From an administrative standpoint, local governments are highly decentralised, and dependent on their own ability to generate funds. As a result of their power, revenue-sharing with the central Government is often portrayed as a tug of war with Astana. In oblasts with inflows of foreign investment, i.e. provinces in which the extractive industry operates, extra-budgetary funding is often provided by companies, sometimes through the use of force or legal loopholes. For this reason, fines such as those given for environmental offences generally serve to supplement the budget of these local governments.
From a regulatory standpoint, national regulations and standards are highly inconsistently enforced. Local governments operate as ‘strongmen’ with unique access to scarce political and economic resources through which they have created powerful patronage networks and strong regional identities. Operating licenses and permits are issued at the sub-national leadership’s discretion. Abiding by local regulations is therefore key for foreign companies if they wish to retain their permits. Regulatory authorities, similar to tax administration agencies, tend to find themselves too dependent on local funding to enforce central regulations over the local rules.
Finally, Kazakhstan has made strides towards the creation of a more receptive business environment, sitting in 35th place in the 2017 World Bank “Ease of Doing Business” report, out of 190 countries. However, the lack of transparency and perceptions of corruption remain key issues. As a result, encouragement of foreign investment by the GRK is offset by its lack of control of local authorities, which interpret policy guidelines in differing ways.
Issues associated with natural resource conflicts are numerous and complex in Kazakhstan, from a local standpoint as in Berezovka and Sarykamis, but also from a national standpoint when considering the State’s powers to collect and redistribute tax revenue. It is essential that all stakeholders work towards achieving mutually agreeable solutions to these issues.
It is also notable that not only is it essential to include all stakeholders in identifying appropriate and long-lasting solutions, it is also firmly within the interests of the private sector, local communities, and the Government, to resolve existing tensions.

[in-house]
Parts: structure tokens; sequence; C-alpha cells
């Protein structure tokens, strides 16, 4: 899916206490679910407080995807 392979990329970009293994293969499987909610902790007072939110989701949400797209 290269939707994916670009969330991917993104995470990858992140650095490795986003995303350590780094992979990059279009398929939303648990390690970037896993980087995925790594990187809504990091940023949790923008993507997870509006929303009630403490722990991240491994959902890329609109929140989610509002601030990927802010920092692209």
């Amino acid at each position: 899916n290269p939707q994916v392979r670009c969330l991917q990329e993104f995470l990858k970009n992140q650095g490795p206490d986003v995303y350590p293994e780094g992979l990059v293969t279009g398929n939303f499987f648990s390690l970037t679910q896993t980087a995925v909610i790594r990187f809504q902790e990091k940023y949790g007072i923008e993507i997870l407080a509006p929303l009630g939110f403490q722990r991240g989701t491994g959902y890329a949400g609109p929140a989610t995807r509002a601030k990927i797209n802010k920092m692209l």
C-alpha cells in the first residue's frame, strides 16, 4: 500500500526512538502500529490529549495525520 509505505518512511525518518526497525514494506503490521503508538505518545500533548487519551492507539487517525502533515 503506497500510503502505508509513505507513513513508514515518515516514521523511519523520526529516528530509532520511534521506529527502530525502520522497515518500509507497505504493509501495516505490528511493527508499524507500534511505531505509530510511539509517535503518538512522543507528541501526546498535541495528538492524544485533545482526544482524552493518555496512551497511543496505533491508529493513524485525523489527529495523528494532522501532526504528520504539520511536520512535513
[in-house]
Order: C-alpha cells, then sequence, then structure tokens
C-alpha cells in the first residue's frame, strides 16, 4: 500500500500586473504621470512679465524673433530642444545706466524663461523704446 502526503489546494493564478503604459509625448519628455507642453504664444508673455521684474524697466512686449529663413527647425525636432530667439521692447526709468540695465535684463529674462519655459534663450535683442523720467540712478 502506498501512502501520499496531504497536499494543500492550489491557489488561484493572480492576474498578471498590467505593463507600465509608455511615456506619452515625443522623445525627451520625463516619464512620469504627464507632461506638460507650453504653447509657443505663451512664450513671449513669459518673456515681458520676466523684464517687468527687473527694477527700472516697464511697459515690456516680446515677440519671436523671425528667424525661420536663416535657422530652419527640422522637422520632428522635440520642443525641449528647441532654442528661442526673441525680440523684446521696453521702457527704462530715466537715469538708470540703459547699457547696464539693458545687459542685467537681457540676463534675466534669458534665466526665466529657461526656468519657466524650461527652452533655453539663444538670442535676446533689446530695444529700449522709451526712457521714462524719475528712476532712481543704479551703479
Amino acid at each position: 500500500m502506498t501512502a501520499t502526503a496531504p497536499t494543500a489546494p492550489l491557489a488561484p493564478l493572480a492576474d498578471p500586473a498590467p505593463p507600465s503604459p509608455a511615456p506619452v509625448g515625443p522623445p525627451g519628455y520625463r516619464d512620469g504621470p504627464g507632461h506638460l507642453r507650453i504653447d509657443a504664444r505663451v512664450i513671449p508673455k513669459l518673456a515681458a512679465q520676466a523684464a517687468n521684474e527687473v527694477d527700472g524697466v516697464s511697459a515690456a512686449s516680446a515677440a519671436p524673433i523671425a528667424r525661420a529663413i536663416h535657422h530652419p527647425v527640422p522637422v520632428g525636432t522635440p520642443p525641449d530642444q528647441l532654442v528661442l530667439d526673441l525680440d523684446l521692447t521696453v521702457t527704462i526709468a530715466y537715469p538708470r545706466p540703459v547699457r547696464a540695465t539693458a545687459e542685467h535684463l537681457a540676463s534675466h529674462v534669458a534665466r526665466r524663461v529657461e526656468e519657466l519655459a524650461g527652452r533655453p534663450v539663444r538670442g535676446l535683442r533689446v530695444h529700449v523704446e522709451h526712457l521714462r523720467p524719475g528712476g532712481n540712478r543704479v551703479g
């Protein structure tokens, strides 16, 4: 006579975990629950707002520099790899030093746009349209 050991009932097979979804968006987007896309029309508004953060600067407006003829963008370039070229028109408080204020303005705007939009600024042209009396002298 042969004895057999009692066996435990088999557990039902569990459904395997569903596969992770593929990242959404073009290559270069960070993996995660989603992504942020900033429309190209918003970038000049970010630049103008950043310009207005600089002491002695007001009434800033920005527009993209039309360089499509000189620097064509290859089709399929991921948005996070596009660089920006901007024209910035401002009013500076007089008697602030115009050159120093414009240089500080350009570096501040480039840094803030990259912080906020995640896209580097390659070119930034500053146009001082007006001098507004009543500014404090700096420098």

Natural resource companies perceive corporate social responsibility (CSR) as a mandatory expenditure, rather than an investment in their operating environment. Often, they pay off fines for environmental offences with no regard for the structural damage that they are causing, underestimating the risks that this will pose for their investments.
Local Governments tend to use social spending inefficiently, focusing on short-term goals that will benefit their reputation and career prospects, such as the construction of schools. These efforts appear designed to secure short-term licenses to operate rather than demonstrating a commitment to responsible social development.
As both the Government and the private sector have a role to play in fostering sustainable development and ensuring broad-based and inclusive development, it will therefore be important to foster an understanding of the benefits of a collaborative approach. These issues could potentially be addressed by:
Facilitating coordination between Government, the Extractives Industry, and communities in order to promote sustainable social investment that focuses on the development of the domestic private sector and local growth in order to solve underlying socioeconomic tensions;
Assisting communities and private sector actors with the implementation of a more efficient consulting mechanism in order to prevent environmental, health, and safety tensions from escalating into conflict;
Providing capacity-building programmes to key stakeholders in order to allow them to effectively deal with future conflict situations;
Providing mediation in intra-company and company-community relations where conflict has already arisen.